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NASCAR: Contenders, pretenders prepare to start Chase for the Championship

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JOLIET, Ill. – Denny Hamlin has the most wins; Tony Stewart and Jimmie Johnson have the most experience; and Brad Keselowski and Jeff Gordon have the most momentum entering Sunday’s start of the Chase for the Championship.

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Greg Biffle, Dale Earnhardt Jr. and Clint Bowyer have been the most consistent during the regular season, while Kasey Kahne, Matt Kenseth, Kevin Harvick and Martin Truex Jr. have been all over the board most of the season.

But starting with the Geico 400 at the Chicagoland Speedway, it doesn’t matter how all 12 got into the playoffs. It only matters what they do in the next 10 races.

A year ago Stewart proved it’s possible to start the Chase ranked last and still win the championship. To do it, however, he had to win five of the 10 races in the playoffs to beat Carl Edwards in a tiebreaker.

Stewart was the longest of long shots a year ago. Although he’s won three times this year, he seems to face tough odds this season since he comes into the playoffs with finishes of 19 or worse in four of the last five races.

Here’s a look at how the Chase should shake out for everyone else:

The favorites

It’s impossible not to start any talk of championships without mentioning Johnson. He had three wins in the regular season and always seems best prepared for the mechanical and emotional rigors of the playoffs.

He also won a NASCAR-record five consecutive Chases.

Hamlin and Keselowski also have to be considered favorites. Hamlin has a series-best four wins and his team has come on strong in the past month by winning two of the last three races and leading the most laps in the third race. Keselowski is masterful on the mile-and-a-half tracks. With five of 10 races in the Chase coming at mile-and-a-half tracks, that plays into his strength.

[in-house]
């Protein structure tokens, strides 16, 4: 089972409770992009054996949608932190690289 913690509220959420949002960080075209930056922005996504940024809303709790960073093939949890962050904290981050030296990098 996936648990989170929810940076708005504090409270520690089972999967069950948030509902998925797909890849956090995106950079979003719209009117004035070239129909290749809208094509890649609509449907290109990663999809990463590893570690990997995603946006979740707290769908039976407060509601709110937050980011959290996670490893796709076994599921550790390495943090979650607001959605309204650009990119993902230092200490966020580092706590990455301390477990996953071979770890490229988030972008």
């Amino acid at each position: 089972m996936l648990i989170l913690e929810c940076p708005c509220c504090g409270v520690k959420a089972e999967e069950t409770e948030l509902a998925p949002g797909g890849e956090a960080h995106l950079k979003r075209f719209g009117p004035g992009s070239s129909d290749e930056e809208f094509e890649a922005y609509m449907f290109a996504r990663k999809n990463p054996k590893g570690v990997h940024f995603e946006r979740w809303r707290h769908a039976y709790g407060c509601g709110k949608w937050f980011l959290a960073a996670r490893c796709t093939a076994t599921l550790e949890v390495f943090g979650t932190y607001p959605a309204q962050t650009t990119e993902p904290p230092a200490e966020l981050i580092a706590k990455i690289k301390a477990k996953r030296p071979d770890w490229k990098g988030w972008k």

The contenders

Biffle (two wins) and Earnhardt (one) haven’t been overpowering in the regular season, but they’ve stockpiled a lot of top 10s and were first and second in points during the regular season.

If they can stay out of trouble in the playoffs and manage to get at least one win, they could be in contention when the season ends Nov. 18 at the Homestead-Miami Speedway.

Stewart has only two top-five finishes since July 7, but he wasn’t much better a year ago when he started his incredible run during the playoffs. He won’t need five wins this year to repeat, but he will have to find some late-season magic to get things turned around. But if pedigrees count, he will be in contention going into the season finale.

Needs a little help

Clint Bowyer won the final race of the regular season at Richmond to solidify Michael Waltrip Racing as a championship-caliber race team. He, along with Kasey Kahne and Matt Kenseth, however, need a little help to avoid a disastrous finish that can doom a title run.

Bowyer has finished 27 or worse four times this year; Kahne has been 20th or worse in two of the last five races; and Kenseth has been 23rd or worse in three of the last seven races.

Jeff Gordon earned his way into the playoffs at Richmond when pit strategy backfired for Kyle Busch. But Gordon is bringing a little swagger with nine finishes of sixth or better in his last 12 races. He still will need to take it up another notch by finding a way to closing the deal in the final 50 laps.

Needs a lot of help

Kevin Harvick and Martin Truex Jr. made it into the Chase without a win. That has to change if they want to make a real run at the championship.

Stewart didn’t win during the regular season a year ago, but it’s not likely Harvick or Truex will be able to match Stewart’s five wins down the stretch.

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Denton (Denny) Newman Jr.
I've worked at the Brainerd Dispatch with various duties since Dec. 7, 1983. Starting off as an Ad Designer and currently Director of Audience Development. The Dispatch has been an interesting and challenging place to work. I'm fortunate to have made many friends, both co-workers and customers.
(218) 855-5889
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